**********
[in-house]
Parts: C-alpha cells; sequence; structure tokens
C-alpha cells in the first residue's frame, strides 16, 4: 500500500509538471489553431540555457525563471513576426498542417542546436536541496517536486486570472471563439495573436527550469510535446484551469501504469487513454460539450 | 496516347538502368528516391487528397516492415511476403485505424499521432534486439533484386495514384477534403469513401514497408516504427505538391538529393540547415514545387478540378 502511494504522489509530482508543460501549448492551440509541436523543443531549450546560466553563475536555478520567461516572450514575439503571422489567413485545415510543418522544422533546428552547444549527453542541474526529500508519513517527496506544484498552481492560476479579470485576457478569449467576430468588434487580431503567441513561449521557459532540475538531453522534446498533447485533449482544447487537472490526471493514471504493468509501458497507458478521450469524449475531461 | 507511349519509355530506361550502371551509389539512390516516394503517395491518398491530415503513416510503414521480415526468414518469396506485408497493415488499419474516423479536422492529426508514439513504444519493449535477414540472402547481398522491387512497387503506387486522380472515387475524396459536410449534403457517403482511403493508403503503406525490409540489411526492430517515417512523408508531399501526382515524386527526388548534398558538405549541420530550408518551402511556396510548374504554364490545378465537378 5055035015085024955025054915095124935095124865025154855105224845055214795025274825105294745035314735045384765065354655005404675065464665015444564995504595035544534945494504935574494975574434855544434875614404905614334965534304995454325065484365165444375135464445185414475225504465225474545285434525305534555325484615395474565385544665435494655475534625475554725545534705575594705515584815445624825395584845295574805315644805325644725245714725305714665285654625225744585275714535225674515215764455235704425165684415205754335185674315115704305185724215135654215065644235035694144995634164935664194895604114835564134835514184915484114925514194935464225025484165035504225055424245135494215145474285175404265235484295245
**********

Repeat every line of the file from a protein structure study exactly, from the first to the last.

[in-house]
Parts: C-alpha cells; sequence; structure tokens
C-alpha cells in the first residue's frame, strides 16, 4: 500500500509538471489553431540555457525563471513576426498542417542546436536541496517536486486570472471563439495573436527550469510535446484551469501504469487513454460539450 | 496516347538502368528516391487528397516492415511476403485505424499521432534486439533484386495514384477534403469513401514497408516504427505538391538529393540547415514545387478540378 502511494504522489509530482508543460501549448492551440509541436523543443531549450546560466553563475536555478520567461516572450514575439503571422489567413485545415510543418522544422533546428552547444549527453542541474526529500508519513517527496506544484498552481492560476479579470485576457478569449467576430468588434487580431503567441513561449521557459532540475538531453522534446498533447485533449482544447487537472490526471493514471504493468509501458497507458478521450469524449475531461 | 507511349519509355530506361550502371551509389539512390516516394503517395491518398491530415503513416510503414521480415526468414518469396506485408497493415488499419474516423479536422492529426508514439513504444519493449535477414540472402547481398522491387512497387503506387486522380472515387475524396459536410449534403457517403482511403493508403503503406525490409540489411526492430517515417512523408508531399501526382515524386527526388548534398558538405549541420530550408518551402511556396510548374504554364490545378465537378 5055035015085024955025054915095124935095124865025154855105224845055214795025274825105294745035314735045384765065354655005404675065464665015444564995504595035544534945494504935574494975574434855544434875614404905614334965534304995454325065484365165444375135464445185414475225504465225474545285434525305534555325484615395474565385544665435494655475534625475554725545534705575594705515584815445624825395584845295574805315644805325644725245714725305714665285654625225744585275714535225674515215764455235704425165684415205754335185674315115704305185724215135654215065644235035694144995634164935664194895604114835564134835514184915484114925514194935464225025484165035504225055424245135494215145474285175404265235484295245